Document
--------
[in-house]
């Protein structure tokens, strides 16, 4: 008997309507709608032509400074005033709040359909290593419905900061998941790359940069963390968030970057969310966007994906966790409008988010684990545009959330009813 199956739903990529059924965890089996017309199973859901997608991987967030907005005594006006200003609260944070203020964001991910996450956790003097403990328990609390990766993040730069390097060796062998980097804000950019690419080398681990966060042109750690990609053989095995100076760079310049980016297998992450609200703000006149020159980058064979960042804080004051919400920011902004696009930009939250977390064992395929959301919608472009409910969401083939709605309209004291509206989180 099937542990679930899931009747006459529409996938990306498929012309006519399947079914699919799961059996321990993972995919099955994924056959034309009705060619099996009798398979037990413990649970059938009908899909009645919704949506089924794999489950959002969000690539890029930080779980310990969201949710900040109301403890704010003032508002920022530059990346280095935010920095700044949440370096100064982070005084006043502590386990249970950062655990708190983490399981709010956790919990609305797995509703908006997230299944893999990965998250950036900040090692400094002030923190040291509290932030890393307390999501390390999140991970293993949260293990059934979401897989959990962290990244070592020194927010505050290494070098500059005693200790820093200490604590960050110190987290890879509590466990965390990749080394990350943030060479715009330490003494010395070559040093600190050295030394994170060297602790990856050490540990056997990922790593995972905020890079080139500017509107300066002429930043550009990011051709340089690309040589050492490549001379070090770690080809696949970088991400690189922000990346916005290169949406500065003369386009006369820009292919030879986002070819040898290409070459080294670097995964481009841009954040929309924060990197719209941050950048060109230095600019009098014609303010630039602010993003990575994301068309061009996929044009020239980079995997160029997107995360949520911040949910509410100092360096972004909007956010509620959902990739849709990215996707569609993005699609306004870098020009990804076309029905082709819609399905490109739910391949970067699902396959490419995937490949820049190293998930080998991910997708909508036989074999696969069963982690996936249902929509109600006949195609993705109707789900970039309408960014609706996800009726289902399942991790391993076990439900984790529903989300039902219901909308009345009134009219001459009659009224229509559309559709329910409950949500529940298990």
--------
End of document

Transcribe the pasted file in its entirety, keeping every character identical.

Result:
[in-house]
């Protein structure tokens, strides 16, 4: 008997309507709608032509400074005033709040359909290593419905900061998941790359940069963390968030970057969310966007994906966790409008988010684990545009959330009813 199956739903990529059924965890089996017309199973859901997608991987967030907005005594006006200003609260944070203020964001991910996450956790003097403990328990609390990766993040730069390097060796062998980097804000950019690419080398681990966060042109750690990609053989095995100076760079310049980016297998992450609200703000006149020159980058064979960042804080004051919400920011902004696009930009939250977390064992395929959301919608472009409910969401083939709605309209004291509206989180 099937542990679930899931009747006459529409996938990306498929012309006519399947079914699919799961059996321990993972995919099955994924056959034309009705060619099996009798398979037990413990649970059938009908899909009645919704949506089924794999489950959002969000690539890029930080779980310990969201949710900040109301403890704010003032508002920022530059990346280095935010920095700044949440370096100064982070005084006043502590386990249970950062655990708190983490399981709010956790919990609305797995509703908006997230299944893999990965998250950036900040090692400094002030923190040291509290932030890393307390999501390390999140991970293993949260293990059934979401897989959990962290990244070592020194927010505050290494070098500059005693200790820093200490604590960050110190987290890879509590466990965390990749080394990350943030060479715009330490003494010395070559040093600190050295030394994170060297602790990856050490540990056997990922790593995972905020890079080139500017509107300066002429930043550009990011051709340089690309040589050492490549001379070090770690080809696949970088991400690189922000990346916005290169949406500065003369386009006369820009292919030879986002070819040898290409070459080294670097995964481009841009954040929309924060990197719209941050950048060109230095600019009098014609303010630039602010993003990575994301068309061009996929044009020239980079995997160029997107995360949520911040949910509410100092360096972004909007956010509620959902990739849709990215996707569609993005699609306004870098020009990804076309029905082709819609399905490109739910391949970067699902396959490419995937490949820049190293998930080998991910997708909508036989074999696969069963982690996936249902929509109600006949195609993705109707789900970039309408960014609706996800009726289902399942991790391993076990439900984790529903989300039902219901909308009345009134009219001459009659009224229509559309559709329910409950949500529940298990």